Axial T2WI MR in the same patient demonstrates diffuse but asymmetric thickening of the fundal junctional zone  with subendometrial cysts , diagnostic of adenomyosis.
Transabdominal US shows diffuse heterogeneity of the uterus with asymmetric anterior myometrial thickening with linear refractive shadows , consistent with adenomyosis.
A well-defined hypoechoic mass with posterior shadowing in the posterior fundus  is consistent with an intramural fibroid.

Axial T2WI MR in the same patient better demonstrates heterogeneity of the anterior uterine myometrium with thickening and cysts  as well as the posterior intramural fibroid .

Fluoroscopic Findings
•Hysterosalpingography (HSG)
Small diverticula extending from endometrial cavity

Saline-Infused Hysterosonography
• Saline and bubbles may fill linear tracks in myometrium, producing "myometrial cracks" SHG may show communication between the lesions of adenomyosis and the endometrial cavity.

Best imaging tool
US best initial study for patients with pelvic symptoms . Transvaginal ultrasound best to evaluate endomyometrial interface

MR for equivocal, difficult, or nondiagnostic cases
– T2WI best to evaluate junctional zone
– Less limited by size of uterus and patient
– More comprehensive evaluation of fibroid burden
– Not limited by shadowing

Protocol advice
Cine clips with slow sweep are helpful for subtle findings such as streaky shadowing and small myometrial cysts
Evaluate for uterine tenderness

Differential Diagnosis
• US: Well-defined mass in submucosal, subserosal, or mural location , it May be difficult to distinguish from adenomyoma
• Often multiple, with lobular external uterine contour
• Can be calcified with peripheral vascularity
• MR: Low T1/T2 signal with nonthickened junctional zone

Diffuse Myometrial Hypertrophy
• Endometrial-myometrial borders maintained
• Junctional zone remains well defined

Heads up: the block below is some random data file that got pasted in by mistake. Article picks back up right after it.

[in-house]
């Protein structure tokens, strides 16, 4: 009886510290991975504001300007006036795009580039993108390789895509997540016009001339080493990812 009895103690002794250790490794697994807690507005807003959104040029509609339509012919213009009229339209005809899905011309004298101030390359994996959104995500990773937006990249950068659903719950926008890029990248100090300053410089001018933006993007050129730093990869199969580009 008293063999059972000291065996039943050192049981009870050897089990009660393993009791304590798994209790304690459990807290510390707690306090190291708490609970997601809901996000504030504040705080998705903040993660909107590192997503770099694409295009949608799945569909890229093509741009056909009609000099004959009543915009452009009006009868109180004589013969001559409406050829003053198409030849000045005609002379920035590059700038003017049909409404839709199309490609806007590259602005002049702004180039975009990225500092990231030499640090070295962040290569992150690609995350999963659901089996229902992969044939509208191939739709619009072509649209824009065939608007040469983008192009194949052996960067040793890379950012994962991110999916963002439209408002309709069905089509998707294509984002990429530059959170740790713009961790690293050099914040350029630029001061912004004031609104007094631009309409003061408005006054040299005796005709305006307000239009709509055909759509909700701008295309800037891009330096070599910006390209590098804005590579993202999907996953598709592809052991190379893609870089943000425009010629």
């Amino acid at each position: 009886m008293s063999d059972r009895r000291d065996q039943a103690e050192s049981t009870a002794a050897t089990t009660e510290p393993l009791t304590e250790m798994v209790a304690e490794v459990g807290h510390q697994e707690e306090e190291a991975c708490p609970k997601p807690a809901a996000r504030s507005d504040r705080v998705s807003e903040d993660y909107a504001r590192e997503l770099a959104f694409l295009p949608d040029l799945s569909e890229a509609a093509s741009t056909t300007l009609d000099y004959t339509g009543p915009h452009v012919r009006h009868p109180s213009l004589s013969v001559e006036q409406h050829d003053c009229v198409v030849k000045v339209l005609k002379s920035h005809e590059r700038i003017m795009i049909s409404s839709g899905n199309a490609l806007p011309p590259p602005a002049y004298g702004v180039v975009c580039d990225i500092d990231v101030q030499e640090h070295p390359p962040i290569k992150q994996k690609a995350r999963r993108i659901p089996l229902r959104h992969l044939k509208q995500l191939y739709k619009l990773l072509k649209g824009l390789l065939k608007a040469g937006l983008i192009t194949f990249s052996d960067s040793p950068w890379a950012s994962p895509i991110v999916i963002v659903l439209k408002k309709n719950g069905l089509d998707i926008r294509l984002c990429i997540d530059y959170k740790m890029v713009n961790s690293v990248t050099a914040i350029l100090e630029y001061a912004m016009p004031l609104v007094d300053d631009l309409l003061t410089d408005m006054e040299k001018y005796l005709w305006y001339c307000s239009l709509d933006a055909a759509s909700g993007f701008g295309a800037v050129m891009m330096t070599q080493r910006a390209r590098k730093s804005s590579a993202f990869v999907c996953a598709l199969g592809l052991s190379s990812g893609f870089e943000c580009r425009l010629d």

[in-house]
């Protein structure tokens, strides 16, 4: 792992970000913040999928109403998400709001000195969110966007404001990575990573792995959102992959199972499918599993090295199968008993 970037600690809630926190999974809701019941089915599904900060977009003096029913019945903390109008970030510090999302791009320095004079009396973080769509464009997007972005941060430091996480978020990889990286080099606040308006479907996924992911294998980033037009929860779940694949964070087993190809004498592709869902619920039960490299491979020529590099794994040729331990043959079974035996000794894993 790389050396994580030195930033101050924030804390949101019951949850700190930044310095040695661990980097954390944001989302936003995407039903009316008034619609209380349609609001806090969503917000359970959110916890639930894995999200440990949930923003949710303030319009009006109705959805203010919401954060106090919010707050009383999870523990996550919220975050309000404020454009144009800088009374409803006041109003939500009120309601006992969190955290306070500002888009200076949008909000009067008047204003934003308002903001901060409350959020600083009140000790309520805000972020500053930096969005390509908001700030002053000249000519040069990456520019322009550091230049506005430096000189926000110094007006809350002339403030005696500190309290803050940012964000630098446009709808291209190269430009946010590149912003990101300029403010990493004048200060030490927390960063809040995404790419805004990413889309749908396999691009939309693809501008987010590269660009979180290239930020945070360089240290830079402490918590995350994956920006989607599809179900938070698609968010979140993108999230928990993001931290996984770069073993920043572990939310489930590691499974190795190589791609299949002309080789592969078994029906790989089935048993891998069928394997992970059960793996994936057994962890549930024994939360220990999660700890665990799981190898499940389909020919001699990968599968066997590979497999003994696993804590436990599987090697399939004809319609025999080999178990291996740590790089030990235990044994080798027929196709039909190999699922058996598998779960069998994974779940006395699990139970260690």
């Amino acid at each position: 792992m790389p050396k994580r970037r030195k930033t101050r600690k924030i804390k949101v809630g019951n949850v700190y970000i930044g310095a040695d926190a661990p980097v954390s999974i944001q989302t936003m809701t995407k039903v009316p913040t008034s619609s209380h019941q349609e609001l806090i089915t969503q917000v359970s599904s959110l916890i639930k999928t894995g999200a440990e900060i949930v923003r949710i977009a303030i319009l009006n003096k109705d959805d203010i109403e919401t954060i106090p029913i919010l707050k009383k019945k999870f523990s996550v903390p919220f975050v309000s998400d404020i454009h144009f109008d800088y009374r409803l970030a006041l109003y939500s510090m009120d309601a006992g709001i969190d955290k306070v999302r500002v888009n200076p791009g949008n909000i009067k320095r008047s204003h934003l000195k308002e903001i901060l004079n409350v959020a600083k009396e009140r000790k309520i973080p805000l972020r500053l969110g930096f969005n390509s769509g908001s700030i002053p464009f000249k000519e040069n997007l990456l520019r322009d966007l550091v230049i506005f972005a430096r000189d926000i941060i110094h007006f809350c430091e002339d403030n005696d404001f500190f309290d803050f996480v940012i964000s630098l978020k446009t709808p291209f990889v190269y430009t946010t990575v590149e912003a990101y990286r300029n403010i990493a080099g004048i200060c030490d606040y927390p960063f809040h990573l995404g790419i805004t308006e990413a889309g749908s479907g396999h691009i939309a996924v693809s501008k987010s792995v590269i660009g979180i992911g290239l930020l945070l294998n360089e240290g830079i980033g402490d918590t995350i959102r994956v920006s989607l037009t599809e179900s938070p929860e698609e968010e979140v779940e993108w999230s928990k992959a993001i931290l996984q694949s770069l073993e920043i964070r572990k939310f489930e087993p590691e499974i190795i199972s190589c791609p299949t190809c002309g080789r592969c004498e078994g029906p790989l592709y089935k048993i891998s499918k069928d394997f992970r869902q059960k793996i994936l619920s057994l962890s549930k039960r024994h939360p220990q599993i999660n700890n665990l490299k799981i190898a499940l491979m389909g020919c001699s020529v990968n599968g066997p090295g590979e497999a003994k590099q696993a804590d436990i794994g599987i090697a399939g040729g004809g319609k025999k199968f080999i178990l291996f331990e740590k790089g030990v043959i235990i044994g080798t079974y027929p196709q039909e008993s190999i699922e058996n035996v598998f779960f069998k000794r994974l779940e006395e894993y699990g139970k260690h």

• Heterogeneous myometrium without other findings

Endometrial Cancer
• Irregularly thickened heterogeneous endometrium
• Possible invasion into myometrium with loss of endomyometrial interface

Metastasis to Uterine Corpus
• Rare, most commonly breast, gastric cancers and lymphoma
• Lymphoma rarely primary : Hypoechoic infiltration, preserves contour with less mass
effect on endomyometrial interface

Endometrial Hyperplasia
• Thickened endometrium, may have cystic appearance
• Typically preserved endomyometrial interface

• Etiology
·         Ectopic endometrial tissue within myometrium
·         the histologic diagnosis of adenomyosis requires the presence of endometrial glands or stroma to be located more than 2.5 or 3 mm away from the outer edge of the endometrium.
·         Reactive hypertrophy and hyperplasia of surrounding smooth muscle
·         Etiology poorly understood, but may involve invagination of endometrium directly into myometrium vs. de novo development from müllerian rests

• Associated abnormalities
Endometriosis : ; 22% to 49%
Leiomyomas : Adenomyosis and leiomyomas often coexist; 15% to 57% of women with leiomyomas are reported to also have Adenomyosis in surgical series. It can sometimes be difficult to distinguish  these two entities, or determine if both are present, by ultrasound
  Tamoxifen : Women with breast cancer who are treated with tamoxifen have a higher incidence of adenomyosis. It may be that the estrogen agonist effects of tamoxifen on endometrial tissue cause adenomyosis or reactivate preexisting  adenomyosis.

Diffusely enlarged uterus, may be tender
Often associated with menorrhagia : Less commonly dysmenorrhea or metrorrhagia
Commonly associated with endometriosis
Controversial association with infertility
Often mistaken for fibroids given similar symptoms and ultrasound findings

• Age
Pre- or perimenopausal

• Epidemiology
Often have coexistent leiomyomas
Most commonly multiparous
Association with cesarean sections
The prevalence Of Adenomyosis Is uncertain; There are Widely varying Estimates from 5% to 70%.

• Medical treatment with oral contraceptives or gonadotropin releasing hormone agonists to control symptoms
• Adenomyosis cannot be resected
• Hysterectomy is definitive treatment
• Uterine artery embolization is effective alternative treatment : Results not as reproducible as for leiomyoma

• Enlarged, tender uterus in patient with menorrhagia
Image Interpretation Pearls
• Loss of endomyometrial interface due to thickening of junctional zone
• Abnormal myometrial echogenicity, most commonly hypoechoic, due to smooth muscle hyperplasia
• Echogenic linear striations due to endometrial extension into myometrium

• If findings are equivocal, obtain MR to evaluate for thickened junctional zone (> 12 mm is diagnostic),  However, diagnosis can be made at lower threshold if T1/T2-bright foci or linear high T2 signal striations are Present